More education needed to adapt power grid to renewables
A common criticism of renewable energy is that the electric grid was not built to handle the variable loads created by wind and solar. New York’s Renewing the Energy Vision addressed this upfront by acknowledging the need to upgrade the grid with 21st century smart technologies like microgrids and battery storage, and increased forecasting of potential sun and wind resources.
With the changes in how our electricity is produced and distributed, training needs to be updated to supply industry a workforce ready to meet these changes. Locally, there is sizable investment in research at the University at Buffalo and Alfred State to create materials and processes to increase efficiency of renewable energy production. There is no current local counterpart to train workers for the changes in the distribution system.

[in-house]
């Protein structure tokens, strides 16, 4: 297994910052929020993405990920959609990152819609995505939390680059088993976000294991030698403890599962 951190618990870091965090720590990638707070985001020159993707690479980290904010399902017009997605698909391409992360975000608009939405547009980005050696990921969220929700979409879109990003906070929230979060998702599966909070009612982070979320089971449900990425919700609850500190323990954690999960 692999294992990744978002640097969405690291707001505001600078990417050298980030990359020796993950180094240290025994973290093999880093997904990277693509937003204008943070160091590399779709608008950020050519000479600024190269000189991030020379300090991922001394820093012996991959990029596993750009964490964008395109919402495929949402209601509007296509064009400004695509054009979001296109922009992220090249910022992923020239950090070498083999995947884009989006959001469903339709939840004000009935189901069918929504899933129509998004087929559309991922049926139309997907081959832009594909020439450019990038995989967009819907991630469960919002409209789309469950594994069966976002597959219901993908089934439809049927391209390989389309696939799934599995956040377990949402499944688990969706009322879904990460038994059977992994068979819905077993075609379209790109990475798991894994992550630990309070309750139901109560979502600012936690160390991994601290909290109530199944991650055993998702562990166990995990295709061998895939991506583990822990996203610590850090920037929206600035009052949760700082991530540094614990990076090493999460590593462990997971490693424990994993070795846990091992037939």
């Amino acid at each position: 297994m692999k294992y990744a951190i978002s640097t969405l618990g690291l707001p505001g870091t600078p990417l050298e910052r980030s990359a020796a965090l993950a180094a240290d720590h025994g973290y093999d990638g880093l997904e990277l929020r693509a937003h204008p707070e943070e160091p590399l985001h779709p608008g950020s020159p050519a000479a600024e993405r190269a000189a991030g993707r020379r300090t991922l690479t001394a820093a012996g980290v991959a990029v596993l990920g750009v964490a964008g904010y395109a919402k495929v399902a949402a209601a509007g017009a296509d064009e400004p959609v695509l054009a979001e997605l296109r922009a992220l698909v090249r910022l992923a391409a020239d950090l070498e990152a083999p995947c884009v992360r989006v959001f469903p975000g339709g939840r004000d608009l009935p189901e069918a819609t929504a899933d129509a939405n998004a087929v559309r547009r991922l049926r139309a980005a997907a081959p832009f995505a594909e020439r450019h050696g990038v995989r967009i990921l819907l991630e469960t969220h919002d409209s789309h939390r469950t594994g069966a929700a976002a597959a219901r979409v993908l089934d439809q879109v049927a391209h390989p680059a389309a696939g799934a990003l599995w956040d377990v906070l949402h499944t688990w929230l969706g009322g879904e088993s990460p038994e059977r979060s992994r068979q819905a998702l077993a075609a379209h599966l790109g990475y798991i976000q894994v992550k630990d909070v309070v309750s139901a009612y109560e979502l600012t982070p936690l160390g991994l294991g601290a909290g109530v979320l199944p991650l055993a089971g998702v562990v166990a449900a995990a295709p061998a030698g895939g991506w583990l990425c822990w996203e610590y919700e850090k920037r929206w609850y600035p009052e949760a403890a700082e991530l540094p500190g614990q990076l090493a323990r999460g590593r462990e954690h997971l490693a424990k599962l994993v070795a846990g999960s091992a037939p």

Penn State recently announced a program that fits this need. The Energy Storage and Microgrid Training and Certification recognizes that the design of microgrids and energy storage technologies that incorporate direct current power sources (like wind and solar) requires a different skill set than those to design the electric grid (which uses alternating current) over 100 years ago.
Vocational training is needed for installation, fabrication and design of renewable systems. SolarCity has started production and is due to ramp up production by the end of this year. Once an industry gains a foothold in an area, others follow as long as there is an available skilled workforce. At this point, there is no vocational training program in the area that specializes in renewables.
Dr. Kristina Johnson recently became the 13th chancellor of the State University of New York system. Coming from an industry background in renewable energy, Johnson should look to addressing these gaps in the educational system in support of Gov. Andrew Cuomo’s goal of 50 percent renewable energy by 2030.
John S. Szalasny